Beelzebuddy - The devil in charge of bad friends make bad company.
Who is eager to introduce you to a couple of his associates
Beelzebooze - The devil in charge of getting people drunk. or
Beelzebbuzz - The devil in charge of getting folks stoned.
who both work for
Beelzebombed - The devil in charge of getting you totally smashed.
once you've met him you're likely to get to know
Pealzebbub - The devil in charge of speeding and reckless driving.
who will make sure that your acquainted with
Beelzebbubba - The devil in charge of fat state troopers, and his partner
Beelzebusted - The devil in charge of getting into trouble with the Law.
which means you can't avoid getting involved with
Beelzebummer - The devil in charge of morning after consequences.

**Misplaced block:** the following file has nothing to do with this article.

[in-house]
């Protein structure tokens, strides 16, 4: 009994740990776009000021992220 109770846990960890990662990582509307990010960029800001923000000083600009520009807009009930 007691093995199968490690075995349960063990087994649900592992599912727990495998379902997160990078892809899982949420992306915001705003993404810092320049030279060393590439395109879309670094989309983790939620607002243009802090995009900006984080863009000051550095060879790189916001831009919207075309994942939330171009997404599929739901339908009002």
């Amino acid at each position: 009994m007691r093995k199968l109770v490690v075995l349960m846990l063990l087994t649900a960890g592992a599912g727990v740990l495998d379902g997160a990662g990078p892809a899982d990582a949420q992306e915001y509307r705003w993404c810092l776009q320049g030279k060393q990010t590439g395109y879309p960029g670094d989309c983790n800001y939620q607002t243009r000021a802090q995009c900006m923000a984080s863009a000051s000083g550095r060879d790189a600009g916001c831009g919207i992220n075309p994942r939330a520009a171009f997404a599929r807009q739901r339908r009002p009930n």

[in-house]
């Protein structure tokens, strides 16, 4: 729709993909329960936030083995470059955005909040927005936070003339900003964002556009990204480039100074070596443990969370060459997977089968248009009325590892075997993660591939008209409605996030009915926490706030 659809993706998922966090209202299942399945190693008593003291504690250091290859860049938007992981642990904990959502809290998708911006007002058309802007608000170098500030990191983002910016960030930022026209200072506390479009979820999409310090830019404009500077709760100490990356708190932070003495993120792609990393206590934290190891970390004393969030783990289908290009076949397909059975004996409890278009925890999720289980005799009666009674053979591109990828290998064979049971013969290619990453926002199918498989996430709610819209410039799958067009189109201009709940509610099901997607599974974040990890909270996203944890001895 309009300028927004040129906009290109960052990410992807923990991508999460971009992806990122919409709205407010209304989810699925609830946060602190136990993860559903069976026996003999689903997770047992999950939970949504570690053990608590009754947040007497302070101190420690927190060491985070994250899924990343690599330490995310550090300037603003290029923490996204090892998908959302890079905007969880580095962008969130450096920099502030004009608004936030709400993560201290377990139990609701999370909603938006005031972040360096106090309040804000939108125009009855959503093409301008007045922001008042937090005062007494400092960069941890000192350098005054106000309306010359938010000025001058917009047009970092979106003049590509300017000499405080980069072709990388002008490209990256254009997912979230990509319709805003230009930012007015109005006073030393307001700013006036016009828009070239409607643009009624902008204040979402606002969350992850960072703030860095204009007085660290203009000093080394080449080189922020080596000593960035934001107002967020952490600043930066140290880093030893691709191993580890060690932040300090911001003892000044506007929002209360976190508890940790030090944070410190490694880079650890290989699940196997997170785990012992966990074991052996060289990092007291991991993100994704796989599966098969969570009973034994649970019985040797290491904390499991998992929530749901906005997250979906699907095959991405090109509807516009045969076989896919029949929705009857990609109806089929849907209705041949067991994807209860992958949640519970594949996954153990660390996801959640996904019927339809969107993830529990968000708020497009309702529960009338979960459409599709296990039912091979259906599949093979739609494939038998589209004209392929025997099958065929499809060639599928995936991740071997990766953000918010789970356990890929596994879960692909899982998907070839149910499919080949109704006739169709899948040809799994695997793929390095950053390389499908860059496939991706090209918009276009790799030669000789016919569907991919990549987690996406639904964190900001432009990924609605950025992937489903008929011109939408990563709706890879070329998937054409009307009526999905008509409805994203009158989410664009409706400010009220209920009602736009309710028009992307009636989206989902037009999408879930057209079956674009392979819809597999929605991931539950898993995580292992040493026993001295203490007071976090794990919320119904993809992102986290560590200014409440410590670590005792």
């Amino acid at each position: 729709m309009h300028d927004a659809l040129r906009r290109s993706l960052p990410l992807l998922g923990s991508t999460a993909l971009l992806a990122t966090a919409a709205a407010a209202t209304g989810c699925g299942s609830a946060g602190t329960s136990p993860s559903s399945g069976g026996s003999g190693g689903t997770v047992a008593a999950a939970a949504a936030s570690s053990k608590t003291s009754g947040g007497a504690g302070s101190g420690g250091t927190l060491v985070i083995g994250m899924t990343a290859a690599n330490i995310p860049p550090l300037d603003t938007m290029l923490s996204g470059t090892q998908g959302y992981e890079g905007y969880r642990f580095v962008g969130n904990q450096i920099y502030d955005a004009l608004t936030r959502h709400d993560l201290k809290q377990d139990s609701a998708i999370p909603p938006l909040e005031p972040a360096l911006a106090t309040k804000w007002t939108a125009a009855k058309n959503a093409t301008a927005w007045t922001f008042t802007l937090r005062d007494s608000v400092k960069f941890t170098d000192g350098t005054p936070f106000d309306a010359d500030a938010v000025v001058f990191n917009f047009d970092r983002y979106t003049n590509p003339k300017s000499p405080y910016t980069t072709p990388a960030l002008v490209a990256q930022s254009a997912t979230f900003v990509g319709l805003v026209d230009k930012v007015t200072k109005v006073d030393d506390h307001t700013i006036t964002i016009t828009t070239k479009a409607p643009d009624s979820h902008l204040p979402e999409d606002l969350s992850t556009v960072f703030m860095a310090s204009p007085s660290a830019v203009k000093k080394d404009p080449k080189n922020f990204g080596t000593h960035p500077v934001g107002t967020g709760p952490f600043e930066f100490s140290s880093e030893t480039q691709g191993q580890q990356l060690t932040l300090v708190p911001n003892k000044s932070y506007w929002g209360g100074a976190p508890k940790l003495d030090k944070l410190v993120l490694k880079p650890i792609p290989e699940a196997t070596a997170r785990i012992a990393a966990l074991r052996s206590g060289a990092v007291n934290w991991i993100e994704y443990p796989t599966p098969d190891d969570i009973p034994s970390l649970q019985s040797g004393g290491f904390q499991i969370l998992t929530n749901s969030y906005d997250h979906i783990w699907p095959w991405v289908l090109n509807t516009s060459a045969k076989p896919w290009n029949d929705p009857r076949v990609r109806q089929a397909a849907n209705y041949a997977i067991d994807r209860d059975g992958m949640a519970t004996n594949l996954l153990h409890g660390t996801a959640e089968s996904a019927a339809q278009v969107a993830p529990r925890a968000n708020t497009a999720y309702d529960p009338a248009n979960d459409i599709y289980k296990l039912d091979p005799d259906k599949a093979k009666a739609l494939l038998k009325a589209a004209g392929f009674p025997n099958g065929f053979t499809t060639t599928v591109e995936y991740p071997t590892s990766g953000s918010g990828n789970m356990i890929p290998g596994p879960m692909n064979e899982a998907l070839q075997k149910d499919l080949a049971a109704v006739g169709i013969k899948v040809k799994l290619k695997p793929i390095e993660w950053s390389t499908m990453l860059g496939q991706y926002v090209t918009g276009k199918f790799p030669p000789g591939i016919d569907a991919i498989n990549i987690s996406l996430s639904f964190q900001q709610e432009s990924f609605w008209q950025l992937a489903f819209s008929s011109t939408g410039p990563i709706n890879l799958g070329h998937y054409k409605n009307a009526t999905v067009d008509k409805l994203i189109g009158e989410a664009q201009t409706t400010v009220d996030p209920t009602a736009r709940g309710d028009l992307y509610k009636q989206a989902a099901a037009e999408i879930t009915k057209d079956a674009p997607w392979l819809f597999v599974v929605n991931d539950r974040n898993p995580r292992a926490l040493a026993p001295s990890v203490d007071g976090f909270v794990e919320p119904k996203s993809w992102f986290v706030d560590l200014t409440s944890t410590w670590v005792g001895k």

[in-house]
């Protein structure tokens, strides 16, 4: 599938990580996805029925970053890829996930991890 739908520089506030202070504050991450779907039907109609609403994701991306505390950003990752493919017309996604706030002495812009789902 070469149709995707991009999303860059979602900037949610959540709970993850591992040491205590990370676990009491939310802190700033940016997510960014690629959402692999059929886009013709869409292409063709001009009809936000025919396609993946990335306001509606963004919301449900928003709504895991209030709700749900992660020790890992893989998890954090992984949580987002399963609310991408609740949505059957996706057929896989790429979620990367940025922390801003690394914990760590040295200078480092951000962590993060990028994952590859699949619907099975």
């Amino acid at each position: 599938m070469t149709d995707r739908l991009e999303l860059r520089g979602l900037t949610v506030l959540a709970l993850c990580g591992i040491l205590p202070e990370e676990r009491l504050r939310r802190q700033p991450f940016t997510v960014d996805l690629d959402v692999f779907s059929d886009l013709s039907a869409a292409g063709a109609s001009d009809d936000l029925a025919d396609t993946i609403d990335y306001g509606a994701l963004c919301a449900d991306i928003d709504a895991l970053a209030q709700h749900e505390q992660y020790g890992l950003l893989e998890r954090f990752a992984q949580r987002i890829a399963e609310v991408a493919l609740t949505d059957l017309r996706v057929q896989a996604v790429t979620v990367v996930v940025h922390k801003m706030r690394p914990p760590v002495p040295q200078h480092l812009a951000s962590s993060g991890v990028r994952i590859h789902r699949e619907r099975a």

Who allows you one call, which you make too your
Beelzebabe - The devil in the red dress who has to bail out your Beelzabutt from jail.

Baalzebub 2 Kgs 1:2+
Beelzebul Mt. 12:24+, Mk. 3:22, Lk. 11:15+

By Dave Springer

Pavlov, Pavlov . . . the name rang a bell with the hard boiled detective, as he doggedly followed the trail of murder and mayhem that led him to the City Pound. The chiming of the church carillon near by reminded him that it was almost his dinner time. No chance to stop for a bite now, he thought to himself, spitting into the into the street's littered gutter, hungry to finish the mystery once and for all. He'd wolf down something when he got back home. Then he remembered, Pavlov . . . the Russian Mafia . . . and bodies disappearing. Yes, the City Pound! It wasn't horse-meat they were serving the mutts, but evidence! Not Purina, but pure evil!